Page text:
It is helpful for the Court to break down the allegations of the complaint into separate claims. Plaintiff has alleged that defendants Kessel, Gangloff, Tate, J. Freeman and Breeden retaliated against him and threatened him for exercising his First Amendment rights to file grievances against them (Count 1). Plaintiff also alleges that defendant C/O Tate identified him to defendant C/O Breeden as a "stooly," thereby subjecting him to risk of serious harm from other inmates. The Court construes this as a failure to protect claim (Count 2) against defendants C/O Tate and C/O Breeden. Finally, plaintiff alleges that defendant Mark Hodge has refused to transfer plaintiff and has denied his requests for protective measures which were sought because of plaintiff's claimed fear of imminent harm (Count 3).

Upon review of the record, the Court FINDS that plaintiff's complaint is sufficient to withstand threshold review for the claims outlined above. To be held individually liable under §1983, plaintiff must allege that each defendant "caused or participated in an alleged constitutional deprivation. . ." Kuhn v. Goodlow, 678 F.3d 552, 555-56 (7th Cir. 2012). Plaintiff has alleged actions by each named correctional officer defendant which would rise to the level of individual liability. With respect to Warden Hodge, plaintiff seeks injunctive relief against him. Warden Hodge would be "responsible for ensuring that any injunctive relief is carried out," therefore, the §1983 claim against Hodge also survives threshold review. Gonzalez v. Feinerman, 663 F.3d 311, 315 (7th Cir. 2011).


Plaintiff has filed several motions for preliminary injunction (Docs. 3, 8, 15) and a motion for hearing (Doc. 20). He asserts that he is entitled to injunctive relief because he has a likelihood of success on the merits, and is at risk for serious injury. He asserts that he has been subject to threats from other inmates as a result of filing grievances against defendant C/O Kessel and that he fears for his safety. He claims that he cannot otherwise legally address his grievances, and the threat of injury to the plaintiff outweighs any harm to the defendants if the injunction were to be granted.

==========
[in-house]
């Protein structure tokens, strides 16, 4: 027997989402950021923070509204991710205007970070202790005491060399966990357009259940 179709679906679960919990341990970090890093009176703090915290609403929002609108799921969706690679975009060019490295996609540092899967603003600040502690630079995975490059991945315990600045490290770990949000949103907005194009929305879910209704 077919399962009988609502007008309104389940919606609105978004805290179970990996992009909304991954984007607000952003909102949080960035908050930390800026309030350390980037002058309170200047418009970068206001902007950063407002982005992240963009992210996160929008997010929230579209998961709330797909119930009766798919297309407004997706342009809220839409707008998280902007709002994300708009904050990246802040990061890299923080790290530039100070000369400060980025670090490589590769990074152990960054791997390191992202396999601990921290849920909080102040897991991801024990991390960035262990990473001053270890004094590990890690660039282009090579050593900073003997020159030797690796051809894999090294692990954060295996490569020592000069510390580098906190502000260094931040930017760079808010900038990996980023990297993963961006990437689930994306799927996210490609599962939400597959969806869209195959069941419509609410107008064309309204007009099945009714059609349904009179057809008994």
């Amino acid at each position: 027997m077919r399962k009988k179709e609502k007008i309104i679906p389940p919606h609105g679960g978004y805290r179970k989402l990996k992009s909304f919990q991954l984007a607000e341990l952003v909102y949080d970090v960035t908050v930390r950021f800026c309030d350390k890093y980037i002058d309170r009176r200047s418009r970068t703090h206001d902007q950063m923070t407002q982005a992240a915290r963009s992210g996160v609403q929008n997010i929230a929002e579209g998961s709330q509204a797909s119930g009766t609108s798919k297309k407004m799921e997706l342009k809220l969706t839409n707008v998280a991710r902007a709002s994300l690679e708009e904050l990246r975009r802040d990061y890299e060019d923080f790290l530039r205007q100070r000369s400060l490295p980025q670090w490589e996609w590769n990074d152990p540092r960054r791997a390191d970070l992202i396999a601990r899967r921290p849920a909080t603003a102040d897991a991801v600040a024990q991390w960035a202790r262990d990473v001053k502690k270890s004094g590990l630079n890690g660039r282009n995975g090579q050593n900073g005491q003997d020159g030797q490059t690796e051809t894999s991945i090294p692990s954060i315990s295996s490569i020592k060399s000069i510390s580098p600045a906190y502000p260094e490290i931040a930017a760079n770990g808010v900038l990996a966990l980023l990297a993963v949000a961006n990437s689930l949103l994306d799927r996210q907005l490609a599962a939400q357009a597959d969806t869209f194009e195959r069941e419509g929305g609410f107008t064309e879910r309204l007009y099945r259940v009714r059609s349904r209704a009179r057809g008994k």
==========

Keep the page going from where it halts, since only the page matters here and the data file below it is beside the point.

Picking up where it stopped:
In a preliminary injunction proceeding, a plaintiff has the threshold burden to show some likelihood of success on the merits and that irreparable harm will result if the requested relief is denied. In re Forty--Eight Insulations, Inc., 115 F.3d 1294, 1300 (7th Cir.1997). If the plaintiff succeeds in his attempt for a preliminary injunction, the imminent danger question will be temporarily resolved pending trial. However, where the plaintiff fails to show some likelihood of success on the merits, it may call into question whether the plaintiff was actually in "imminent danger of serious physical harm" to begin with.

In order to obtain emergency injunctive relief, plaintiff must support his motion with evidence to show that (1) he has no adequate remedy at law and will suffer irreparable harm if the relief is not granted; (2) the irreparable harm he would suffer outweighs the irreparable harm defendants would suffer from an injunction; (3) he has some likelihood of success on the merits of his case; and (4) the injunction would not frustrate the public interest. Palmer v. City of Chicago, 755 F.2d 560, 576 (7th Cir.1985). The plaintiff must satisfy each of these elements to prevail. The purpose of a preliminary injunction is to preserve the status quo pending a final hearing on the merits of the case. American Hospital Ass'n v. Harris, 625 F.2d 1328, 1330 (7th Cir.1980) "A preliminary injunction is an extraordinary remedy that is only granted where there is a clear showing of need." Cooper v. Salazar, 196 F.3d 809, 813 (7th Cir.1999). And, a specific section of the PLRA entitled "Requirements for Relief," provides:

Preliminary injunctive relief must be narrowly drawn, extend no further than necessary to correct the harm the court finds requires preliminary relief, and be the least intrusive means necessary to correct that harm. The court shall give substantial weight to any adverse impact on public safety or the operation of a criminal justice system caused by the preliminary relief....